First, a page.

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Book Review

A Half-Million Dollars: Biographies of Johnny Cash and Jerry Lee Lewis


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It was December 4, 1956. The famous black and white, now sepia photograph snapped that winter afternoon shows four young men, silhouetted against acoustic tile, making joyful noise. Three of the four were standing around the one at the piano, the one who would be king. When this photograph was taken, two of the men were 21-and the other two, 24-years old. Two were Baptists and two the chosen, Assembly of God, with both traditions shot deep in their individual flawed psyches. All were Scotch-Irish, hard-scrabbled proud Southern poor. These young men, young adults in the Post-War '50s, were about to change a culture so profoundly that we can scarcely consider our "today" without them. "No one wanted to follow Jerry Lee," Johnny Cash recounted years later. "Not even Elvis."

The picture is of Sam Phillips' "Million Dollar Quartet" taken at Sun Studios, 706 Union Avenue, Memphis, Tennessee. The four men were, in order, Jerry Lee Lewis, Carl Perkins, Johnny Cash and the man who would be king, Elvis Presley. Two of these four men are enjoying carefully crafted biographies that reveal the Augustinian miracle of arising from humble settings, experiencing great fame, flaming out and catching fire again. Robert Hilburn's Johnny Cash -The Life and Rick Bragg's Jerry Lee Lewis: His Own Story provide an accounting of two of the most commanding figures in American music in equally commanding manners.

Johnny Cash -The Life
Robert Hilburn
688 Pages
ISBN: # 978-0316194754
Little, Brown & Company

The better part of 21st Century Johnny Cash reportage deals, at least in part, with Cash's masterful self-mythologization. This very subject was a driving theme of Tony Tost's ruminations on Cash's American Recordings (American Recordings, 1994) that he wrote for the 33&1/3 series:

"This book concerns itself...with the Cash myth and the elemental role American Recordings played in revitalizing and finalizing it... [Cash's myth] is a brilliant one, strange and necessary in equal measure... regarding [American Recordings] as a great late chapter in an ongoing narrative, one in which Cash mingled his creative and biographical pasts with the creative and biographical pasts of his country.

[It was not] until the first American Recordings album that the mythic Cash finally walked forward and backwards at once, carrying himself out beyond his time. He had greater celebrity before his final period, bigger albums and better songs, but not the permanence [my emphasis] that hung around him at the end. That's the story we are hunting for—his arrival into permanence. American Recordings is the album that did it, and the story is better than true."

...better than true.

The most Southern of personal attributes is storytelling, that oral tradition going hand-in-hand with mythmaking that relies more on creative elaboration than a strict recounting of facts. Johnny Cash wrote two autobiographies completely committed to this principle: don't wreck a good story with literary accuracy. Former Los Angeles Times music critic Robert Hilburn provides a more unvarnished portrait of the "Man in Black" and does so sympathetically, not taking Cash to too much to task.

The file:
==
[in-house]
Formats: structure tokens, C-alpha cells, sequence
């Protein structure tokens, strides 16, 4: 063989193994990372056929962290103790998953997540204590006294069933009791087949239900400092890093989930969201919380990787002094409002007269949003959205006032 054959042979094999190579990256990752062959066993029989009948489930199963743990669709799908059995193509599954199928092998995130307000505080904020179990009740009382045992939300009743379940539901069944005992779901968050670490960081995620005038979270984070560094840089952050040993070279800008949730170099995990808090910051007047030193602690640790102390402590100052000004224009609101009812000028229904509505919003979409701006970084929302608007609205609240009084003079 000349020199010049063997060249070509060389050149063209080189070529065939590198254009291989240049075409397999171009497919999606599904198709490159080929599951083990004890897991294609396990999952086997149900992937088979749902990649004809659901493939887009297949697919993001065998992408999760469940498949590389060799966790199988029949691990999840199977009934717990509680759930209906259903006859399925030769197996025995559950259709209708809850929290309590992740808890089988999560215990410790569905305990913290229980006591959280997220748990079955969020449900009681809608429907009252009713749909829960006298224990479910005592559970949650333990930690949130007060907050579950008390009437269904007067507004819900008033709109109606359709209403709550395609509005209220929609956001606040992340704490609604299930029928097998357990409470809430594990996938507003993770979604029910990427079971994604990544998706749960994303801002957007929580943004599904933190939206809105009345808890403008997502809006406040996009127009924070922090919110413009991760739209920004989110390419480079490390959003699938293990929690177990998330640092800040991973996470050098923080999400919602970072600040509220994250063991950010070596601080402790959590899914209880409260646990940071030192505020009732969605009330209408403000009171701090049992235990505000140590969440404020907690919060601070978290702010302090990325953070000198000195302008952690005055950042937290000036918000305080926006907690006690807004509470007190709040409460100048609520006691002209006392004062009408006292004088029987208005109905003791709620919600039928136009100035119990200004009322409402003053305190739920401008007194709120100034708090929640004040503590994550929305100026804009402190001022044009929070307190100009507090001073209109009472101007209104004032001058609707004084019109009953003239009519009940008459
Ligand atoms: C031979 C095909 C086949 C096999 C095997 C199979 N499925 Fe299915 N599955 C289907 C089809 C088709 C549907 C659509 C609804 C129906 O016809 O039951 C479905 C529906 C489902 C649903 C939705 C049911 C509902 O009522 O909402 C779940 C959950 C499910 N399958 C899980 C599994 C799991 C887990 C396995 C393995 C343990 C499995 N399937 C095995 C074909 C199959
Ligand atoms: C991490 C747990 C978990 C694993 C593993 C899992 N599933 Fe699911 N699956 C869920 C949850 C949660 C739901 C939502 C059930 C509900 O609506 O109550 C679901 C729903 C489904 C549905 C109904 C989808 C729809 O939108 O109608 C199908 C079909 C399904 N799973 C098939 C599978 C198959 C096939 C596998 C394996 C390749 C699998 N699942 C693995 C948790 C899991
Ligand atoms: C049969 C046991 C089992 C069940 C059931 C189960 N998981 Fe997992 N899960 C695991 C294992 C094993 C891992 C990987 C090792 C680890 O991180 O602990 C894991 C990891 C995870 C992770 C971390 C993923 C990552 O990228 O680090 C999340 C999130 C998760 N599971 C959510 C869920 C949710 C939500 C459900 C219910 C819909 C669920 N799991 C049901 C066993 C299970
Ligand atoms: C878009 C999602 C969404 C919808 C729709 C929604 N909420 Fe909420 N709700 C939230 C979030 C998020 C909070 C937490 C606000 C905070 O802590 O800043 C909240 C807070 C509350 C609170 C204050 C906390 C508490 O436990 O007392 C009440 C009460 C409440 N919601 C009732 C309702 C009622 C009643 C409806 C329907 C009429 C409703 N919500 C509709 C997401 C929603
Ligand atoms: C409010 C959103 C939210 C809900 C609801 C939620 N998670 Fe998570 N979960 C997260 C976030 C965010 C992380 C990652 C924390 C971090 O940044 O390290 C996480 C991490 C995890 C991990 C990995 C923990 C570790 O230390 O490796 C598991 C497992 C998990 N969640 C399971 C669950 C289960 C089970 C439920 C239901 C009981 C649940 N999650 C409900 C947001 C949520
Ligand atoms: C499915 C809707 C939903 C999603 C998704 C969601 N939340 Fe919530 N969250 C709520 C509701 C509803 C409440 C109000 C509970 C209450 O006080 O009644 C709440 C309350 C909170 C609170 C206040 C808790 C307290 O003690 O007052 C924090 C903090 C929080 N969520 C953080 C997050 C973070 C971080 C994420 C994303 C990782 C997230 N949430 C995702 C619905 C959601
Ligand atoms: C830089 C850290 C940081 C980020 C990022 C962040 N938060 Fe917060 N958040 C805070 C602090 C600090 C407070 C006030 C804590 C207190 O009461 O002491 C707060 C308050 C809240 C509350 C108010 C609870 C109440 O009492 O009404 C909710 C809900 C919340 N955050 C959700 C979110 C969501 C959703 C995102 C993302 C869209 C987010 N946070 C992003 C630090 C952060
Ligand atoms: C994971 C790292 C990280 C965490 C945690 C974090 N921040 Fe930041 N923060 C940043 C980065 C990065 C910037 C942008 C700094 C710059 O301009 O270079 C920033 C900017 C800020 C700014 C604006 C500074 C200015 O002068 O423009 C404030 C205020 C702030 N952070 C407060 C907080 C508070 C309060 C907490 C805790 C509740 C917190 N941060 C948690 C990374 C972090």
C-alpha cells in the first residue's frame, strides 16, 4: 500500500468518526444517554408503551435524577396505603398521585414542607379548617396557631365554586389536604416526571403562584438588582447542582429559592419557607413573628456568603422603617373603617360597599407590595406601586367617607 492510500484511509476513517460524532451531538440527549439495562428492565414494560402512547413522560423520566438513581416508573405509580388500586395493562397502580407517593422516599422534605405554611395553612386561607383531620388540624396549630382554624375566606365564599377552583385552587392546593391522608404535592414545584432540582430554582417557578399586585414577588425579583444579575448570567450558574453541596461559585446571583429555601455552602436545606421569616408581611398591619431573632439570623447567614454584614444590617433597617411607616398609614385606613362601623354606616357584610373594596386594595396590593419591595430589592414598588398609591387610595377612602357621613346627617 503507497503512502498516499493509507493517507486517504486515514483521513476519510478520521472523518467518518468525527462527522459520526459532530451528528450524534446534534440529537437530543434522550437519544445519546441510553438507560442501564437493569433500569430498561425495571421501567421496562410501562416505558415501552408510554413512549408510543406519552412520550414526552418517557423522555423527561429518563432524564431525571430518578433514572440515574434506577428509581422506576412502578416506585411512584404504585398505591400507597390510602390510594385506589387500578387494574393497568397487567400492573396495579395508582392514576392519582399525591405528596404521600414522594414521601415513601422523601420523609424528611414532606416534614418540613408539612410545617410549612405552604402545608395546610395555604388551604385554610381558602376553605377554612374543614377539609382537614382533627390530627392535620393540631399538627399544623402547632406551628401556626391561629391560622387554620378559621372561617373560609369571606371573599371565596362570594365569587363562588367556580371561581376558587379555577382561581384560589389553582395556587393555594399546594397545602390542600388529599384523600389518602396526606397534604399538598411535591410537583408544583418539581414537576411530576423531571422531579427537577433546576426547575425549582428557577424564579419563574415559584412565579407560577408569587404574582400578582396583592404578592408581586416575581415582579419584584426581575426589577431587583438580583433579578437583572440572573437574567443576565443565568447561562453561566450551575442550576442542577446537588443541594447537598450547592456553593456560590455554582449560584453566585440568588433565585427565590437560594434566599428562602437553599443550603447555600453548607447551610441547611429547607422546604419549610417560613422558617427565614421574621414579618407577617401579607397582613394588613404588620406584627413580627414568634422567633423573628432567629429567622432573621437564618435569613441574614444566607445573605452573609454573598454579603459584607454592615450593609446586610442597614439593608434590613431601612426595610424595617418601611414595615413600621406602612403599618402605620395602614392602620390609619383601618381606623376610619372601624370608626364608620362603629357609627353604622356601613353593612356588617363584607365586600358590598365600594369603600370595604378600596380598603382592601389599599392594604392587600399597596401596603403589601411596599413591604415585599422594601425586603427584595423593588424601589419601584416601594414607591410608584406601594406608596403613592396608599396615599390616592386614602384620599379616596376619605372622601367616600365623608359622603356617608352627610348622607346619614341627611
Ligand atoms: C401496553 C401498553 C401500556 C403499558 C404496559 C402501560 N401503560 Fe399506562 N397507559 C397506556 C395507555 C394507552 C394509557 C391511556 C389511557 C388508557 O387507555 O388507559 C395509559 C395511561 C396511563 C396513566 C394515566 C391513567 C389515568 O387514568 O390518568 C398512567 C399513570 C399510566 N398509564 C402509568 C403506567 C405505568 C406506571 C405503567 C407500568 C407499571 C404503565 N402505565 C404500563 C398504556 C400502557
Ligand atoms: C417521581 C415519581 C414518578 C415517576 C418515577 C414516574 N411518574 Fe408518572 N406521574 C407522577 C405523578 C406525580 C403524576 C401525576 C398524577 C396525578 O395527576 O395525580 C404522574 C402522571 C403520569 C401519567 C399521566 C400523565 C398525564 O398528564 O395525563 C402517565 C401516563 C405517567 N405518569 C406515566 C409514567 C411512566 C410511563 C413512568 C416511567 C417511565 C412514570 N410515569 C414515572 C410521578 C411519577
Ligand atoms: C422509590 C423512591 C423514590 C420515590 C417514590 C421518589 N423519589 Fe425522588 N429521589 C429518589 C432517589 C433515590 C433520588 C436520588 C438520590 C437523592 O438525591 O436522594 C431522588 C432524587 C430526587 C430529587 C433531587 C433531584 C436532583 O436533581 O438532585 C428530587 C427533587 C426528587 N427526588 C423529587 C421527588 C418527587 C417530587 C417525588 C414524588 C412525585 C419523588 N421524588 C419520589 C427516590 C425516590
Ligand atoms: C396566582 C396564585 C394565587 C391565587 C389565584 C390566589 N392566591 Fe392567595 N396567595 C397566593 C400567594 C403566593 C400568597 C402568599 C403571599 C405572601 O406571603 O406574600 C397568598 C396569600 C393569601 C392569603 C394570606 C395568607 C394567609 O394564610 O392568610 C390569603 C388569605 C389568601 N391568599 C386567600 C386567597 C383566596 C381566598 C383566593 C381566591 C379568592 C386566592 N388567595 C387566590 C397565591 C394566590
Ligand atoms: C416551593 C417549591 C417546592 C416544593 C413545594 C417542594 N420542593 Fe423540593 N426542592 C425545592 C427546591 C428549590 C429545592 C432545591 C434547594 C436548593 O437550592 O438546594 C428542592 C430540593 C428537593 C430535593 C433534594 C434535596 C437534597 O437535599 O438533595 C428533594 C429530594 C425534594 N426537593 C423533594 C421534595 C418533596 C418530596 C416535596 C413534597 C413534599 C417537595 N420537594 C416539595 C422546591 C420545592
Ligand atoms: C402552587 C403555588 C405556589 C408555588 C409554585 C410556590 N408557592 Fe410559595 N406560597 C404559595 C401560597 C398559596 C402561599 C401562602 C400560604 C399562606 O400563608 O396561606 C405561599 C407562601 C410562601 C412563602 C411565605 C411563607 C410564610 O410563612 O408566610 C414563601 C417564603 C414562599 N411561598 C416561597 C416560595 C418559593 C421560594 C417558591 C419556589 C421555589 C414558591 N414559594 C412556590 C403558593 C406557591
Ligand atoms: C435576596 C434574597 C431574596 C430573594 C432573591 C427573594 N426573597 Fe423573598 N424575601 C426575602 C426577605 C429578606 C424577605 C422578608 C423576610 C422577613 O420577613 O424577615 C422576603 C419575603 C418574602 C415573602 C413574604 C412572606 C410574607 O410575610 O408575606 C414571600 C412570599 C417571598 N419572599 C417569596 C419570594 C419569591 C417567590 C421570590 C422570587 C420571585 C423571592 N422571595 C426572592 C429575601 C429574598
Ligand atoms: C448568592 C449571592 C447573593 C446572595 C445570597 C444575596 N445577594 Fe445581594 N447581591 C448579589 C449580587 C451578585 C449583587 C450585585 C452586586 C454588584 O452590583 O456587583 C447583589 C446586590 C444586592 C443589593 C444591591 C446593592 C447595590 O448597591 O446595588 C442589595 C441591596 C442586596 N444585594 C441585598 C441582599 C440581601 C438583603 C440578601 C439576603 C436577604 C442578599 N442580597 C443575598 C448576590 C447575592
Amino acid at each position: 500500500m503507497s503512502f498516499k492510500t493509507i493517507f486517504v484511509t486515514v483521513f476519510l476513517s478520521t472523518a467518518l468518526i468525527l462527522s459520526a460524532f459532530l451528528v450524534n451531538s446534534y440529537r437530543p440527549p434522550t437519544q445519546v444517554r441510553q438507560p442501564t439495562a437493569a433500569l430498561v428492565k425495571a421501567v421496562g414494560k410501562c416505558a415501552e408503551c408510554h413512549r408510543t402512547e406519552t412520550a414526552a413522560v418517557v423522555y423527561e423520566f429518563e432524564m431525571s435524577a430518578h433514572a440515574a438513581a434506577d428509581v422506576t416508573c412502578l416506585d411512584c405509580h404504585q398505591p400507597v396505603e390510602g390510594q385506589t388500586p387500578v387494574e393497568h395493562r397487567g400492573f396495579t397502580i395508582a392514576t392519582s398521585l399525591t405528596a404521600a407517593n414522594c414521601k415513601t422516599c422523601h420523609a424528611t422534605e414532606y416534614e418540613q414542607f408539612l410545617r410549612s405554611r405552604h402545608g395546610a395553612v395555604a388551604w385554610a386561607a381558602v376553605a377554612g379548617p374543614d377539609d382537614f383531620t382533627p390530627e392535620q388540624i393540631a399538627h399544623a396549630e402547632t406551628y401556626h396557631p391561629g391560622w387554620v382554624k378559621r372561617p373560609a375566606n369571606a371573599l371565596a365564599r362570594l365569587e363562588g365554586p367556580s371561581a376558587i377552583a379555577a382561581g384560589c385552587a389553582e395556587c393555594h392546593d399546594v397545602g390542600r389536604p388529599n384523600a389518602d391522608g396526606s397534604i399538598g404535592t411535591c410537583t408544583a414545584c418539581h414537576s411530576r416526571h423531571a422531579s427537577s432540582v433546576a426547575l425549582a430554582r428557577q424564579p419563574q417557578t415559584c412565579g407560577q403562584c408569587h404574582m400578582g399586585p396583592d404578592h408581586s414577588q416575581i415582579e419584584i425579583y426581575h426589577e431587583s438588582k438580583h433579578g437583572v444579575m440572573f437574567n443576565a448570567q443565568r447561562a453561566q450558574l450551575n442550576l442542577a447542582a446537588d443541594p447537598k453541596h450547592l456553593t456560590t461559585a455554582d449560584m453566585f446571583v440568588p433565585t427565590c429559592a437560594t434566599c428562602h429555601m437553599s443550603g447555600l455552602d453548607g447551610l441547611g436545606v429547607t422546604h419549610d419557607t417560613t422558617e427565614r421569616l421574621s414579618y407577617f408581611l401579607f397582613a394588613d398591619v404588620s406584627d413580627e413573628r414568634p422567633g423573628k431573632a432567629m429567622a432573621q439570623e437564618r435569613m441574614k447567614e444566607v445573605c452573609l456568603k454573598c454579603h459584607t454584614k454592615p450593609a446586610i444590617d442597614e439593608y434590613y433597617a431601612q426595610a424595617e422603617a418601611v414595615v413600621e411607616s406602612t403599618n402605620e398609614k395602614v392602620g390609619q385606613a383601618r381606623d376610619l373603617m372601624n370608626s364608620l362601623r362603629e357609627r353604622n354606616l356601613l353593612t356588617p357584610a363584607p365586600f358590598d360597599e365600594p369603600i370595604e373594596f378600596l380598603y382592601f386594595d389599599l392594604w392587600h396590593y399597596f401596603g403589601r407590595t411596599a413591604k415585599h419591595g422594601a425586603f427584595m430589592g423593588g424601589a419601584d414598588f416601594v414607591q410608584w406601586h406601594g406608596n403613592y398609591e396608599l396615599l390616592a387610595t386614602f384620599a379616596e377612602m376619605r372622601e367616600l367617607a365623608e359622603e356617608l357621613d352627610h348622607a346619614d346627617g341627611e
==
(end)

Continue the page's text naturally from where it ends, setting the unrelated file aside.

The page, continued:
Born J. R. Cash February 26, 1932 in Kingsland, Arkansas, Cash was to grow up with his parents and six siblings in Dyess, a Mississippi County share-cropping town in the unforgiving Arkansas Delta. He did not become known as John R. Cash until enlisting in the air force, who would not accept initials as a first name. It was not until Cash signed with Sun Records in 1955 that he took the stage name Johnny Cash.

Let's see...the conventional wisdom is Cash wrote and released some influential sides on Sun in the 1950s, with Carl Perkins, created rockabilly. He married young, had children and was eventually unfaithful to his wife, all the while consuming an impressive amount of Dexedrine and Equanil. He was arrested in El Paso with said drugs, receiving a suspended sentence. Cash got strung out on his upper-downer habit and with the help of country royalty, June Carter, kicked cold turkey, reunited with God and recorded Live at Folsom Prison (Columbia, 1968), quickly followed by Live at San Quentin (Columbia, 1969), casting himself in a soft bronze.

In the 1970s, Cash presented himself as "The Man in Black" taking full control of his own mythmaking, solidifying his outlaw, outcast image with often mercurial behavior and public positions. Through the '80s he was largely ignored save for his appearances with the "Highway Men" (Kris Kristofferson, Waylon Jennings and Willie Nelson) and his introduction into the Country Music Hall of Fame as its youngest inductee. He pursued various charitable interests centering on the marginalized in America.

Cash lost his Columbia contract in 1987 and briefly recorded for Mercury Records with only meager results. In 1994, Cash was approached by American Recordings producer Rick Rubin to make a stripped down recording cover songs of contemporary artists selected by Rubin. These American Recordings ran to four volumes while Cash was alive, with two post-humorous volumes eventually released. Cash's final years were tempered with great success and failing health. Cash grew into an Old Testament Prophet specter, an image he solidified with his final recordings. He passed away four months following his wife, June Carter Cash.

That is the tidy version anyway, mostly culled from Cash's two autobiographies and made into the biopic I Walk the Line (20th Century Fox, 2005). This movie, for dramatic purposes, is somewhat sanitized much like Ray Charles biopic, Ray (Universal Studios, 2004). Life is so rarely has such clean lines even with the adversity and strife both men experienced. What Hilburn does in his well-researched and expansive biography is add the soot back into the story, not bracing Cash, but putting him in better perspective.